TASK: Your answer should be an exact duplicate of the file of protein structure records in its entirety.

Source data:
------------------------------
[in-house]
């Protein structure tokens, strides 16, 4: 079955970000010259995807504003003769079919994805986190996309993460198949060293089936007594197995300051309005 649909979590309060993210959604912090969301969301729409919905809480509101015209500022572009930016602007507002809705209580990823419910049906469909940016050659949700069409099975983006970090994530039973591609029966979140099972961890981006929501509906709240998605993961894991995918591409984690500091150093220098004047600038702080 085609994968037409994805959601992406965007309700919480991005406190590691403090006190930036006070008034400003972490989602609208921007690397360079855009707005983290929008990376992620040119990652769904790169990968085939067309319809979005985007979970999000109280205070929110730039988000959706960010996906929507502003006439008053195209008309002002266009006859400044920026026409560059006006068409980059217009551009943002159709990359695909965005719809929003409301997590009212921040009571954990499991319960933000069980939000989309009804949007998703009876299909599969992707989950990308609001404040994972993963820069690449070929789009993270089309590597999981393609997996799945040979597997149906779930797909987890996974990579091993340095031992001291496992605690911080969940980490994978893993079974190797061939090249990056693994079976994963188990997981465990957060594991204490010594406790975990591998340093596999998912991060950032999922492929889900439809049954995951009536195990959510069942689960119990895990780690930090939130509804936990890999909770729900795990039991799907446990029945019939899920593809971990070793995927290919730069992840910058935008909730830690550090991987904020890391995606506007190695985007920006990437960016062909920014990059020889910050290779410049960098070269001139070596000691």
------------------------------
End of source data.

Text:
[in-house]
């Protein structure tokens, strides 16, 4: 079955970000010259995807504003003769079919994805986190996309993460198949060293089936007594197995300051309005 649909979590309060993210959604912090969301969301729409919905809480509101015209500022572009930016602007507002809705209580990823419910049906469909940016050659949700069409099975983006970090994530039973591609029966979140099972961890981006929501509906709240998605993961894991995918591409984690500091150093220098004047600038702080 085609994968037409994805959601992406965007309700919480991005406190590691403090006190930036006070008034400003972490989602609208921007690397360079855009707005983290929008990376992620040119990652769904790169990968085939067309319809979005985007979970999000109280205070929110730039988000959706960010996906929507502003006439008053195209008309002002266009006859400044920026026409560059006006068409980059217009551009943002159709990359695909965005719809929003409301997590009212921040009571954990499991319960933000069980939000989309009804949007998703009876299909599969992707989950990308609001404040994972993963820069690449070929789009993270089309590597999981393609997996799945040979597997149906779930797909987890996974990579091993340095031992001291496992605690911080969940980490994978893993079974190797061939090249990056693994079976994963188990997981465990957060594991204490010594406790975990591998340093596999998912991060950032999922492929889900439809049954995951009536195990959510069942689960119990895990780690930090939130509804936990890999909770729900795990039991799907446990029945019939899920593809971990070793995927290919730069992840910058935008909730830690550090991987904020890391995606506007190695985007920006990437960016062909920014990059020889910050290779410049960098070269001139070596000691």